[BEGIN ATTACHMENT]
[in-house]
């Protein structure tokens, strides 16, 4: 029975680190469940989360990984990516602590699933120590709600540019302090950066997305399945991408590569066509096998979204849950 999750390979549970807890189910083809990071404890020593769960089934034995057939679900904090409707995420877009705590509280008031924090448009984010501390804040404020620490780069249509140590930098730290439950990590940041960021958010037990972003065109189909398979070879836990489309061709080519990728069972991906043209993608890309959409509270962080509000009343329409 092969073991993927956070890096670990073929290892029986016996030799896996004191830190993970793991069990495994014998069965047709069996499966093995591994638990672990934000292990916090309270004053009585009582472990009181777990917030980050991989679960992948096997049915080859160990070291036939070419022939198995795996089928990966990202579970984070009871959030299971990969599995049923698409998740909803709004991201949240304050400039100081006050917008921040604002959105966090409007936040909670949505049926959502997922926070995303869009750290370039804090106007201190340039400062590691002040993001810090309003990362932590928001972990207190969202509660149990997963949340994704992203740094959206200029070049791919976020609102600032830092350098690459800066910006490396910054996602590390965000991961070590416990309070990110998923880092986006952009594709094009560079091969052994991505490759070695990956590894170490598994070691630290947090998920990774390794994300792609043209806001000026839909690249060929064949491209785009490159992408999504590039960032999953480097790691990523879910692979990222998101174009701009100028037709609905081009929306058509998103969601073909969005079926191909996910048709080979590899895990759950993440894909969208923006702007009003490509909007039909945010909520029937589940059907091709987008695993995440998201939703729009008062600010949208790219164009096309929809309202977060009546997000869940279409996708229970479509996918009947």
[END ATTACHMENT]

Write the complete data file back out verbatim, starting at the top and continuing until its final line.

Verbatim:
[in-house]
């Protein structure tokens, strides 16, 4: 029975680190469940989360990984990516602590699933120590709600540019302090950066997305399945991408590569066509096998979204849950 999750390979549970807890189910083809990071404890020593769960089934034995057939679900904090409707995420877009705590509280008031924090448009984010501390804040404020620490780069249509140590930098730290439950990590940041960021958010037990972003065109189909398979070879836990489309061709080519990728069972991906043209993608890309959409509270962080509000009343329409 092969073991993927956070890096670990073929290892029986016996030799896996004191830190993970793991069990495994014998069965047709069996499966093995591994638990672990934000292990916090309270004053009585009582472990009181777990917030980050991989679960992948096997049915080859160990070291036939070419022939198995795996089928990966990202579970984070009871959030299971990969599995049923698409998740909803709004991201949240304050400039100081006050917008921040604002959105966090409007936040909670949505049926959502997922926070995303869009750290370039804090106007201190340039400062590691002040993001810090309003990362932590928001972990207190969202509660149990997963949340994704992203740094959206200029070049791919976020609102600032830092350098690459800066910006490396910054996602590390965000991961070590416990309070990110998923880092986006952009594709094009560079091969052994991505490759070695990956590894170490598994070691630290947090998920990774390794994300792609043209806001000026839909690249060929064949491209785009490159992408999504590039960032999953480097790691990523879910692979990222998101174009701009100028037709609905081009929306058509998103969601073909969005079926191909996910048709080979590899895990759950993440894909969208923006702007009003490509909007039909945010909520029937589940059907091709987008695993995440998201939703729009008062600010949208790219164009096309929809309202977060009546997000869940279409996708229970479509996918009947």